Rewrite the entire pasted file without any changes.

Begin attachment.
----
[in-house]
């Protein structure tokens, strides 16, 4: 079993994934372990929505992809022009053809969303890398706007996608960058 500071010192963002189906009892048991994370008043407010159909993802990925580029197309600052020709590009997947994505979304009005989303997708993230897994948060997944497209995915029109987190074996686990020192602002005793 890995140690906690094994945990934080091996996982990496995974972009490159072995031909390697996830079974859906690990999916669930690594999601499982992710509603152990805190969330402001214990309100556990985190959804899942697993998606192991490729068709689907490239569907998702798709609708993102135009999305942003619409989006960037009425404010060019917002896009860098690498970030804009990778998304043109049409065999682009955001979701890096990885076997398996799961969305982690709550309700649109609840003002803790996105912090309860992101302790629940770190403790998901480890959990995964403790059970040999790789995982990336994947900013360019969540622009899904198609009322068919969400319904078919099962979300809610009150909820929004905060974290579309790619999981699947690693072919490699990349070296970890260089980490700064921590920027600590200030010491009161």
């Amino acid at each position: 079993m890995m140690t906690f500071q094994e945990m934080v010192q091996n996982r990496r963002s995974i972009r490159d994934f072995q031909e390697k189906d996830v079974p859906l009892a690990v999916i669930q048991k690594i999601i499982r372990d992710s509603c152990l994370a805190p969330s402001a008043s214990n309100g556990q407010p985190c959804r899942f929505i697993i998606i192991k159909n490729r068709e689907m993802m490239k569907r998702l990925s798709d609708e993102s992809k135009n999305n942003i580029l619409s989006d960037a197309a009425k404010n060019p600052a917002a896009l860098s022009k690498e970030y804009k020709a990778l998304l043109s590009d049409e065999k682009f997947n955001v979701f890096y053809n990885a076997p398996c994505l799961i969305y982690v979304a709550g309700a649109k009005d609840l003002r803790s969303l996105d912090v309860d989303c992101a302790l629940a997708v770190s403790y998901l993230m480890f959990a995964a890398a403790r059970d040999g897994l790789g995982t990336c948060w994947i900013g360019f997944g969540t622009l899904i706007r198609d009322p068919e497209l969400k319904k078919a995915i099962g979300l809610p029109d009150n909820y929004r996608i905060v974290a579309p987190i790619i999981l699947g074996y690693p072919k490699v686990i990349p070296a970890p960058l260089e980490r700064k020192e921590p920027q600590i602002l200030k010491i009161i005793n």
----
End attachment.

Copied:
[in-house]
């Protein structure tokens, strides 16, 4: 079993994934372990929505992809022009053809969303890398706007996608960058 500071010192963002189906009892048991994370008043407010159909993802990925580029197309600052020709590009997947994505979304009005989303997708993230897994948060997944497209995915029109987190074996686990020192602002005793 890995140690906690094994945990934080091996996982990496995974972009490159072995031909390697996830079974859906690990999916669930690594999601499982992710509603152990805190969330402001214990309100556990985190959804899942697993998606192991490729068709689907490239569907998702798709609708993102135009999305942003619409989006960037009425404010060019917002896009860098690498970030804009990778998304043109049409065999682009955001979701890096990885076997398996799961969305982690709550309700649109609840003002803790996105912090309860992101302790629940770190403790998901480890959990995964403790059970040999790789995982990336994947900013360019969540622009899904198609009322068919969400319904078919099962979300809610009150909820929004905060974290579309790619999981699947690693072919490699990349070296970890260089980490700064921590920027600590200030010491009161």
């Amino acid at each position: 079993m890995m140690t906690f500071q094994e945990m934080v010192q091996n996982r990496r963002s995974i972009r490159d994934f072995q031909e390697k189906d996830v079974p859906l009892a690990v999916i669930q048991k690594i999601i499982r372990d992710s509603c152990l994370a805190p969330s402001a008043s214990n309100g556990q407010p985190c959804r899942f929505i697993i998606i192991k159909n490729r068709e689907m993802m490239k569907r998702l990925s798709d609708e993102s992809k135009n999305n942003i580029l619409s989006d960037a197309a009425k404010n060019p600052a917002a896009l860098s022009k690498e970030y804009k020709a990778l998304l043109s590009d049409e065999k682009f997947n955001v979701f890096y053809n990885a076997p398996c994505l799961i969305y982690v979304a709550g309700a649109k009005d609840l003002r803790s969303l996105d912090v309860d989303c992101a302790l629940a997708v770190s403790y998901l993230m480890f959990a995964a890398a403790r059970d040999g897994l790789g995982t990336c948060w994947i900013g360019f997944g969540t622009l899904i706007r198609d009322p068919e497209l969400k319904k078919a995915i099962g979300l809610p029109d009150n909820y929004r996608i905060v974290a579309p987190i790619i999981l699947g074996y690693p072919k490699v686990i990349p070296a970890p960058l260089e980490r700064k020192e921590p920027q600590i602002l200030k010491i009161i005793n």